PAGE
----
Wednesday, December 17, 2008

Vandalism Update

The Fire Family Living Room, Wednesday evening Crews finished repairing Friday night's bunny vandalism today. After installing new connections, or "rubbers" as wheel-maker Gordon Lendrum termed them, the repair crew added metal springs surrounding each piece, in hopes of thwarting any future attempts at vandalism. "You've got to keep ahead of these rabbits, always fixing and re-enforcing, otherwise the living room could go to hell in a couple of weeks, and that would bring the property value, and the whole neighborhood down faster than you can turn around," said project foreman Joe Sixpack.As crews were cleaning up, someone spotted a rabbit eyeing the new connectors. This reporter was able to get a photo of the rabbit who, in this reporter's opinion, appears to be prime suspect Pepper Fire, out on bail and currently awaiting trial. Pepper's lawyer could not be reached for comment. "We wouldn't have to do so much clean-up if these trouble makers went to jail like they're supposed to, but the bleeding heart lawyers always keep them out. It's a real shame for the neighborhood. This used to be a nice neighborhood," said Sixpack.

Sunday, December 14, 2008

Bunny Delinquents Charged With Vandalism

December 14, the Fire family living room. Early yesterday morning, police were summoned to the living room to investigate a reported act of vandalism. Police were led to the spot by distraught owner, Erica Fire. Ms. Fire explained to the officers that she had been giving the living room “a quick tidy” when she initially discovered the damage to her 10 year old Lendrum spinning wheel. “I pulled a cardboard tube that the rabbits had been chewing on out from under the treadle. Normally the treadle wouldn’t have moved, but this time it fell all the way to the floor,” said Fire.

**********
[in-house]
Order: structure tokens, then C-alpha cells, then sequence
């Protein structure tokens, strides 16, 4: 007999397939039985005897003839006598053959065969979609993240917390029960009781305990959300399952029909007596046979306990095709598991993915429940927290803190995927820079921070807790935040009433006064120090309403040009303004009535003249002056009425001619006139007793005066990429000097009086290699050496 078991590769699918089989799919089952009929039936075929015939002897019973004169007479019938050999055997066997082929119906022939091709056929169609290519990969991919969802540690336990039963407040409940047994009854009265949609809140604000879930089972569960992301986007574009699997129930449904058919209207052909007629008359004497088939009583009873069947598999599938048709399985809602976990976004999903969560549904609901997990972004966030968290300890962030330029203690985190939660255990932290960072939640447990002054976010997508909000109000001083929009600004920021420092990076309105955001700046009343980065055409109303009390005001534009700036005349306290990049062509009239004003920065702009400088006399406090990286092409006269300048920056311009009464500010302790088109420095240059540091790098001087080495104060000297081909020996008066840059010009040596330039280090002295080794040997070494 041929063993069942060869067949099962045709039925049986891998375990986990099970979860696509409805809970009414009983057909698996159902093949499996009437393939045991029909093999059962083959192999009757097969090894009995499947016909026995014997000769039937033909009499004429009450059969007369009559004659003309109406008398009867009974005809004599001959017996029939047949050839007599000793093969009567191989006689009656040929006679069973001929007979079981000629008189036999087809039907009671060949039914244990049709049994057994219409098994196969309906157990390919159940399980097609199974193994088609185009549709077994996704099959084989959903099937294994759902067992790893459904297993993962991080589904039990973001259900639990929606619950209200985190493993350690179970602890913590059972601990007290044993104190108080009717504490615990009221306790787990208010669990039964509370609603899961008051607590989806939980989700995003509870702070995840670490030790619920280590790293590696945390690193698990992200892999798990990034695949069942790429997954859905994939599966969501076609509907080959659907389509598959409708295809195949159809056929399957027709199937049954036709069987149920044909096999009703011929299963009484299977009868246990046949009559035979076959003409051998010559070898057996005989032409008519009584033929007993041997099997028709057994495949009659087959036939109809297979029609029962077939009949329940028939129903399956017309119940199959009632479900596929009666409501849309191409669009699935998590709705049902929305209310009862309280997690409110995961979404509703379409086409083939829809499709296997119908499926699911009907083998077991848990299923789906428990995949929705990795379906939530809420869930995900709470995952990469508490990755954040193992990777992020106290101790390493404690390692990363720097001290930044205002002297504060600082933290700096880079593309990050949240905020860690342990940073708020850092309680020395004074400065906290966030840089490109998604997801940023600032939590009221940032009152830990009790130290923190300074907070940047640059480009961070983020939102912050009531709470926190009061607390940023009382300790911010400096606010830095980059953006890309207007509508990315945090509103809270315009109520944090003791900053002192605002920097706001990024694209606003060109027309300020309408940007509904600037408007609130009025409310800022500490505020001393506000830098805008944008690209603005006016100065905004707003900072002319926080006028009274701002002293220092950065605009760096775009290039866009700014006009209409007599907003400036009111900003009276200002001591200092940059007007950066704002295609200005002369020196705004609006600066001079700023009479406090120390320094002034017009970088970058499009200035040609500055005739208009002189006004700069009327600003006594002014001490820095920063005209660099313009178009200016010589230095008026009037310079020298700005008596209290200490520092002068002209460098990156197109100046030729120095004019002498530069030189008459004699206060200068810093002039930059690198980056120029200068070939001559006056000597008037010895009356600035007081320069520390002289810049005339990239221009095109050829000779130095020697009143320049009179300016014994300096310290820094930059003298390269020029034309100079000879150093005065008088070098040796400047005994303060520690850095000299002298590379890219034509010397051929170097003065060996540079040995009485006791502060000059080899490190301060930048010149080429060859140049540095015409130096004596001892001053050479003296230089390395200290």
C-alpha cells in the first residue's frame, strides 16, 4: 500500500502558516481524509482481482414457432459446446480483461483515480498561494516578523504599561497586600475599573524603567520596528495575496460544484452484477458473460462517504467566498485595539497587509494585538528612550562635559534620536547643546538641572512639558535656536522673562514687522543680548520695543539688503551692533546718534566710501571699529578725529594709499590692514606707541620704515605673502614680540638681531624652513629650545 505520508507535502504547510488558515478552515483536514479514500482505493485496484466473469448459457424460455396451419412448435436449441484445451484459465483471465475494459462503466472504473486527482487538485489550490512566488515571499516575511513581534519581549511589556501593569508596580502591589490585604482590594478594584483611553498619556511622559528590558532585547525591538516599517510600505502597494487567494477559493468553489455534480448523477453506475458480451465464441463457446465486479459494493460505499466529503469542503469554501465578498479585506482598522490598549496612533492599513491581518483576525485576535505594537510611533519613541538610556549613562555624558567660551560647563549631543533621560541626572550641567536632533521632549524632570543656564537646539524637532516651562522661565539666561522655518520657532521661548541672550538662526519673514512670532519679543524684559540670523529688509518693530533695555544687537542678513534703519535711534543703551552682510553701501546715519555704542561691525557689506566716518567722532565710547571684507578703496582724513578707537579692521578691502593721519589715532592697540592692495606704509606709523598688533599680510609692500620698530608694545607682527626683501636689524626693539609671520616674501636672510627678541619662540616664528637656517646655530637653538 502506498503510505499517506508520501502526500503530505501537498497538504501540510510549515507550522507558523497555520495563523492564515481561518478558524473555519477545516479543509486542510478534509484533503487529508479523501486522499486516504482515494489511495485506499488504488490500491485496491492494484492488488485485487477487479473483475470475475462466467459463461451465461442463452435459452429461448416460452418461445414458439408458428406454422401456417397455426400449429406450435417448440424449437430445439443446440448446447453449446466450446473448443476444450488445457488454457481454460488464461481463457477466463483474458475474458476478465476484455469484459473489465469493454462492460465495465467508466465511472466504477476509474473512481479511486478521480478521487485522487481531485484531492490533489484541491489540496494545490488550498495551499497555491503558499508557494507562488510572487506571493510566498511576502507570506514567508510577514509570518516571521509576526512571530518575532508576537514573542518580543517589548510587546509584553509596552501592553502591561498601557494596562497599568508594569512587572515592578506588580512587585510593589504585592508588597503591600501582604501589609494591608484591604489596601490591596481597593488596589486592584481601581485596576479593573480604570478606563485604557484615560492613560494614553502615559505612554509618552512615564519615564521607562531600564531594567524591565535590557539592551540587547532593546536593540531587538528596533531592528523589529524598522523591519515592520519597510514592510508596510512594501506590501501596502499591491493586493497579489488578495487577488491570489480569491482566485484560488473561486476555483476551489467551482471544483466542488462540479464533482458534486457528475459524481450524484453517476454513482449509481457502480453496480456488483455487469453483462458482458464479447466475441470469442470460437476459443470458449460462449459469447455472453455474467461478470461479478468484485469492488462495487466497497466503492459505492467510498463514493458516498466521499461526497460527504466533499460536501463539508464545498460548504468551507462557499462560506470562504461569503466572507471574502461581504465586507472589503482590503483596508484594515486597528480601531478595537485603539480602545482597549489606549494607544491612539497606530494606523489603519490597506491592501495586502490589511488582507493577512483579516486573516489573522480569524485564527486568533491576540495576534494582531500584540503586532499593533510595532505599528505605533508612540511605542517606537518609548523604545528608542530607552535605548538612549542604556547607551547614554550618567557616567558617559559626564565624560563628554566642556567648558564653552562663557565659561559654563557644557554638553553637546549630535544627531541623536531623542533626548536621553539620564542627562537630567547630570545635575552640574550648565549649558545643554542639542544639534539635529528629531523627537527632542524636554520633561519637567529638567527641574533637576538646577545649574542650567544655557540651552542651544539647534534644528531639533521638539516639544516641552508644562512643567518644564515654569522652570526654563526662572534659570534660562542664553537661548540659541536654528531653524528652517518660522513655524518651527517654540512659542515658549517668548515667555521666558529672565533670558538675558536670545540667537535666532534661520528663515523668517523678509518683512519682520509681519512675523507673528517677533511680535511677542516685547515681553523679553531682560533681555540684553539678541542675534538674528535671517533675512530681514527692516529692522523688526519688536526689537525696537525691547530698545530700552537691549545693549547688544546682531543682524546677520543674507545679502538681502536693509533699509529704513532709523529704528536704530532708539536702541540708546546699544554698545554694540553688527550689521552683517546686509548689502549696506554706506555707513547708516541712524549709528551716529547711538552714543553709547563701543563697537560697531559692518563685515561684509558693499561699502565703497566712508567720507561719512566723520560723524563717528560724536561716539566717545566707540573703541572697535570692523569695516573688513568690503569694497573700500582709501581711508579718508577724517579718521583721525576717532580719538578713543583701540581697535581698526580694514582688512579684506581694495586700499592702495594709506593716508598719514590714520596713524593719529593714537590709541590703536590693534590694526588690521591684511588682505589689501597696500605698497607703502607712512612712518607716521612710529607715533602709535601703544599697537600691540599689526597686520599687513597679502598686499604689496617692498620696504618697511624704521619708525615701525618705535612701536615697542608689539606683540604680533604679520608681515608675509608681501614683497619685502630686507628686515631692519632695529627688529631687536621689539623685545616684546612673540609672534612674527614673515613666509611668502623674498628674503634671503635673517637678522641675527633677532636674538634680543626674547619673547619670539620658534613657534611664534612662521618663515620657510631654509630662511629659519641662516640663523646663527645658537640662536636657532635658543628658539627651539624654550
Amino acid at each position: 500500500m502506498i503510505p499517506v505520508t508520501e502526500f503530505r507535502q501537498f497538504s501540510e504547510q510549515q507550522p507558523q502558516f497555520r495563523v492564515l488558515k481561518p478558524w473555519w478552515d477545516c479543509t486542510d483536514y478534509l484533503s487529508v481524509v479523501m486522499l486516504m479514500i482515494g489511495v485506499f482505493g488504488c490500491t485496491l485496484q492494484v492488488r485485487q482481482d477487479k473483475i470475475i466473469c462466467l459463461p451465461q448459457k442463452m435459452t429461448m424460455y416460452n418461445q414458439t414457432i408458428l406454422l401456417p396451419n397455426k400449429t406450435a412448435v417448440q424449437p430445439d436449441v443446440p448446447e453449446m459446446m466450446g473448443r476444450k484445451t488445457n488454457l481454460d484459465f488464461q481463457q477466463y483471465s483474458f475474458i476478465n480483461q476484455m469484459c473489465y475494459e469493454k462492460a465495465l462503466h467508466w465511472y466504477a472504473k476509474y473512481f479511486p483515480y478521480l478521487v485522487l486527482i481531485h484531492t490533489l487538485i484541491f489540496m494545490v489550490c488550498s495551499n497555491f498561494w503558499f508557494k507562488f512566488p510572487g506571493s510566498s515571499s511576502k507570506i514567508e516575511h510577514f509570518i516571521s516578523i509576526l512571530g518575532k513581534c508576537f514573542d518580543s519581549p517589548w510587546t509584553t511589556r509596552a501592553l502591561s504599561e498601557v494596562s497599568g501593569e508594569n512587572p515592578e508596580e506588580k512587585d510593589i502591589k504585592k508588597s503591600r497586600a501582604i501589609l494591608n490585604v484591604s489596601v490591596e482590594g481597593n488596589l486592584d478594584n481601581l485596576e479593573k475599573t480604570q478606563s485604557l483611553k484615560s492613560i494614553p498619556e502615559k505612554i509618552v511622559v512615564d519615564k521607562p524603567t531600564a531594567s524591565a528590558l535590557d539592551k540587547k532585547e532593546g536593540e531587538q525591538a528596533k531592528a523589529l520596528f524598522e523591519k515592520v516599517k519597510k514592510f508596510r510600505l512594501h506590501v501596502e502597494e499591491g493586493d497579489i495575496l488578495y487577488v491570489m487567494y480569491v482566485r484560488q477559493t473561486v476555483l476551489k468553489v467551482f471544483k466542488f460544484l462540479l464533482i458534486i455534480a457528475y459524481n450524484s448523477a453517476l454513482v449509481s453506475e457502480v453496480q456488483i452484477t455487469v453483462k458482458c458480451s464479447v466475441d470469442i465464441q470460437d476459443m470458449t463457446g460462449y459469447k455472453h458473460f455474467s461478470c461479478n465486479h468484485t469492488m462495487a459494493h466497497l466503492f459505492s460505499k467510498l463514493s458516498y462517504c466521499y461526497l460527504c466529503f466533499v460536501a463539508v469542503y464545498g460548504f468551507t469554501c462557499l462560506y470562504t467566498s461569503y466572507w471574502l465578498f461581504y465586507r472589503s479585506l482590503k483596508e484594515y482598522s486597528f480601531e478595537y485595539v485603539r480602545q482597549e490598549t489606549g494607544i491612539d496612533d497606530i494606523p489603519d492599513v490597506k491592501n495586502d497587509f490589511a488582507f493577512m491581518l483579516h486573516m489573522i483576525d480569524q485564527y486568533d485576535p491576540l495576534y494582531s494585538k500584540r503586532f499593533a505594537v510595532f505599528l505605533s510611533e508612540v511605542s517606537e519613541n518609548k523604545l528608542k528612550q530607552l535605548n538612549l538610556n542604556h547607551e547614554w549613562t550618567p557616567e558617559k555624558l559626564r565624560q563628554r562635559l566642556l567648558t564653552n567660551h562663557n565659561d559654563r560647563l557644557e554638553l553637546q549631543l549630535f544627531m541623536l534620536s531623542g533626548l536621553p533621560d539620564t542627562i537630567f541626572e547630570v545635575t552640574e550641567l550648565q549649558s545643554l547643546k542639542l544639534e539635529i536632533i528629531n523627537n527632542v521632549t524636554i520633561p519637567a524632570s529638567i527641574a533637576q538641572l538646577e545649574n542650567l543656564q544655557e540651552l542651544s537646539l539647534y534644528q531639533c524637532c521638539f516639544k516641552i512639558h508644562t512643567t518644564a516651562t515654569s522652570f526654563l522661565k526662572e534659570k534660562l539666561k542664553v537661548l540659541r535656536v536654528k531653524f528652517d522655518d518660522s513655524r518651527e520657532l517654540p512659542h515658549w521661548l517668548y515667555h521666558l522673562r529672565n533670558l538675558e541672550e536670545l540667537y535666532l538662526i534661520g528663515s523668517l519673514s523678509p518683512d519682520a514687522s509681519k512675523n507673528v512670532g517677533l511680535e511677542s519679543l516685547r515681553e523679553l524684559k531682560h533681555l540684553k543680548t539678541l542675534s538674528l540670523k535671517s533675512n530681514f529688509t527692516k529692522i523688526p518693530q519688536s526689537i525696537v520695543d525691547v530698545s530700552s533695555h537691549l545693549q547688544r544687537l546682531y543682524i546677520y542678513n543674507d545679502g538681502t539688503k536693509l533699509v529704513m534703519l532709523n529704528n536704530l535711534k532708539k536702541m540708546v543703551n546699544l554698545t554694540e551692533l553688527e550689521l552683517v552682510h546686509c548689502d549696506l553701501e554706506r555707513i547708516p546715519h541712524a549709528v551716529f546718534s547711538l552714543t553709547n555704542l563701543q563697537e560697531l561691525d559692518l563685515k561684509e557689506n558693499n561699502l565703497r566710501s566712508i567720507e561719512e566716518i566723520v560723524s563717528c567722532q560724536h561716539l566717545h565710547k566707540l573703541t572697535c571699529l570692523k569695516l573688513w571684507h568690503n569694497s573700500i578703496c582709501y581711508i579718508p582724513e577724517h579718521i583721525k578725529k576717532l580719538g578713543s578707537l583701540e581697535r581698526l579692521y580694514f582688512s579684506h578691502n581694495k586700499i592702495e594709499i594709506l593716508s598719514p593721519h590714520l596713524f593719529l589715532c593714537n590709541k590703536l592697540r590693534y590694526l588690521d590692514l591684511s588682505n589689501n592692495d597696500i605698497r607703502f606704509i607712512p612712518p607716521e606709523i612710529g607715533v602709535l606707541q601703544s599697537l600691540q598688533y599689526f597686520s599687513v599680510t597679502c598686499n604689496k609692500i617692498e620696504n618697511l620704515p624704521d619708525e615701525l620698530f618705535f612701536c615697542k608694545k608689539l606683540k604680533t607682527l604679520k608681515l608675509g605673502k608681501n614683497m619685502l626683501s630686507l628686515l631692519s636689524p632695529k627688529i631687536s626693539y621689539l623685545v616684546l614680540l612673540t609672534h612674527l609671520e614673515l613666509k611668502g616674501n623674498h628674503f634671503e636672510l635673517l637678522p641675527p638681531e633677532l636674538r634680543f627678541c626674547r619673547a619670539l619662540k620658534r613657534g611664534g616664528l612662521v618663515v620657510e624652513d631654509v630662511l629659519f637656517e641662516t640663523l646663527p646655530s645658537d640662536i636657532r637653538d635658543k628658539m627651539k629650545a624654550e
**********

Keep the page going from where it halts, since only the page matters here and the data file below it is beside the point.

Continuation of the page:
On further investigation she discovered that the connecting piece from the treadle to the footman had been severed. After a brief inspection, Detective David Rodriguez stated with some
certainty that the connection had been chewed, most likely by a lagomorph. Upon further questioning the Fire family revealed that Pepper Fire had been seen lurking in the vicinity about 12 hours before, possibly “casing” the wheel. After her arrest, Pepper went before Judge Richard C. Kloch, where she entered a not guilty plea. Bail is set at 5 carrots, a large broccoli head, and a bale of timothy hay. Charges are pending against her brother Dutch Fire who the police, at this time, characterize as a material witness. Dutch is currently awaiting trial on a previous charge involving several pillows and an expanse of carpeting.

Vandalized spinning wheel causes great distress.

Frank Lipinski, the court appointed lawyer for both rabbits, hopes that he can convince Judge Kloch to go easy on the rabbits, in light of their troubled upbringing. “These aren’t the sort of fluffy bunnies you read about in stories, who come home at night to a mother with chamomile tea and dandelions. These rabbits grew up in squalid conditions, packed in with nearly 50 others, surrounded by excrement, and often going to bed at night hungry. In their short lives they’ve already been diagnosed with e. cunniculli and the snuffles. Even though the SPCA was able to rescue them from these deplorable conditions, and place them with the Fire household, there is no record of psychiatric evaluation or attempts at positive rabbit role modeling for these two. They don’t have the tools to make moral choices right now,” said Lipinski. Neither rabbit could be reached for comment.

Judge Kloch seemed unimpressed. “Yeah, we’ve all got problems,” he said, “but the law applies to all citizens equally, regardless of how many carrots they missed out on as kits.”

A court date is set for January 26th. The courtroom will be closed to cameras and other recording devices. “I don’t want this to turn into another OJ style media circus,” says Kloch.